PayPal launches US stablecoin: How it works, and who can use it?

The payments company, which has been suffering from a disappointing financial performance of late, is trying its hand at cryptocurrency with the launch of PYUSD - linked to the dollar, the company promises that at any given moment the customers will be able to redeem their coins

Viki Auslender|
Payments giant PayPal has introduced a new cryptographic stablecoin linked to the US dollar, signaling a potentially positive development for the cryptocurrency market. As the company grapples with a challenging financial period, this novel crypto asset, though lacking broad public use, might offer a means to generate profits through an existing financial instrument—American bond yields.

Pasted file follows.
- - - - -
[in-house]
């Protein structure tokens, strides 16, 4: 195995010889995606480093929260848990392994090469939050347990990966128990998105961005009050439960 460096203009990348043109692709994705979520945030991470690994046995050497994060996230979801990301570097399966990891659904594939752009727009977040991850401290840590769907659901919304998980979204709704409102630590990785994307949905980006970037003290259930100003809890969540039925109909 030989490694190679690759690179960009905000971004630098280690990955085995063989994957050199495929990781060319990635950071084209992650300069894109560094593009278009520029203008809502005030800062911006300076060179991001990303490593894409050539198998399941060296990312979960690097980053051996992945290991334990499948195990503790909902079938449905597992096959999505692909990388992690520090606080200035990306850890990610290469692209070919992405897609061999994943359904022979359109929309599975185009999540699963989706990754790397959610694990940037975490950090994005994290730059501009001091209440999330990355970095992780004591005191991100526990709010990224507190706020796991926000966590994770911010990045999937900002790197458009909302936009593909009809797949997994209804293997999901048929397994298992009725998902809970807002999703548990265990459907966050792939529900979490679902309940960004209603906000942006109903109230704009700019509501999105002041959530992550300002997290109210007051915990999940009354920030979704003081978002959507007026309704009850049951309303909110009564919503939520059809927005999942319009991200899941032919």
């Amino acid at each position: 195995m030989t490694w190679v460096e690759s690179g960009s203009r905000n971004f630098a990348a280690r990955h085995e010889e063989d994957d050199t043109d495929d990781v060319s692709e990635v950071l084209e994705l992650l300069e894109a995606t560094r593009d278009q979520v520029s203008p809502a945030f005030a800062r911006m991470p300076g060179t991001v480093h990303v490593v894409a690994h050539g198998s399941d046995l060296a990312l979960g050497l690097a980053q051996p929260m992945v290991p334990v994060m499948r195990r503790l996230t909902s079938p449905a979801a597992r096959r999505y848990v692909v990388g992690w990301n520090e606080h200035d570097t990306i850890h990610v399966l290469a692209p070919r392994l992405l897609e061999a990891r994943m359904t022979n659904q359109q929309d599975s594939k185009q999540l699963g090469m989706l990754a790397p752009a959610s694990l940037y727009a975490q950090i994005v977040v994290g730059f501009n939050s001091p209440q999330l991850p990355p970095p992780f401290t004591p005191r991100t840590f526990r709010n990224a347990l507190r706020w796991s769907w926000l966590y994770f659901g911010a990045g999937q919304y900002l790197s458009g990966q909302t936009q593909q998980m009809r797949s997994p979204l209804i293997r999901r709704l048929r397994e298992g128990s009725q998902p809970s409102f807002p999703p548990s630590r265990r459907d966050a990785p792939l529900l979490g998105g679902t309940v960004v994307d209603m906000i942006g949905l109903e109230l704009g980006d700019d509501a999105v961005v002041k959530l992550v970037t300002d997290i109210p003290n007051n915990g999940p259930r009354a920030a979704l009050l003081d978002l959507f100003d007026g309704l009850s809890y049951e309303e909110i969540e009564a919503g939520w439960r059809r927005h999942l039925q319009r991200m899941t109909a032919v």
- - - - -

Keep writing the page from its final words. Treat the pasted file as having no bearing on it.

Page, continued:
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In making this announcement, PayPal's CEO, Dan Schulman, emphasized the need for a stable digital currency that seamlessly integrates with national currencies, like the US dollar, to facilitate the ongoing transition to digital forms of money.
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(Illustration: Reuters)
How does it work? Operating on the Ethereum network and issued by Paxos Trust Co., the PayPal Coin (PYUSD) serves as a cryptocurrency. Ethereum, a widely recognized blockchain network, utilizes a relatively centralized proof method that currently follows an eco-friendly approach. The introduced currency falls within the "stable currency" category, inherently linked to a nation's currency value. Specifically, one PayPal coin equals 1 US dollar. Customers using PayPal can acquire this currency at a straightforward one-to-one exchange rate, free from additional fees. However, those seeking to purchase the coin using other select cryptocurrencies supported by the platform may be subject to specific and variable charges. As the initiative progresses, users will eventually gain the ability to transfer their coins between PayPal accounts and Venmo wallets.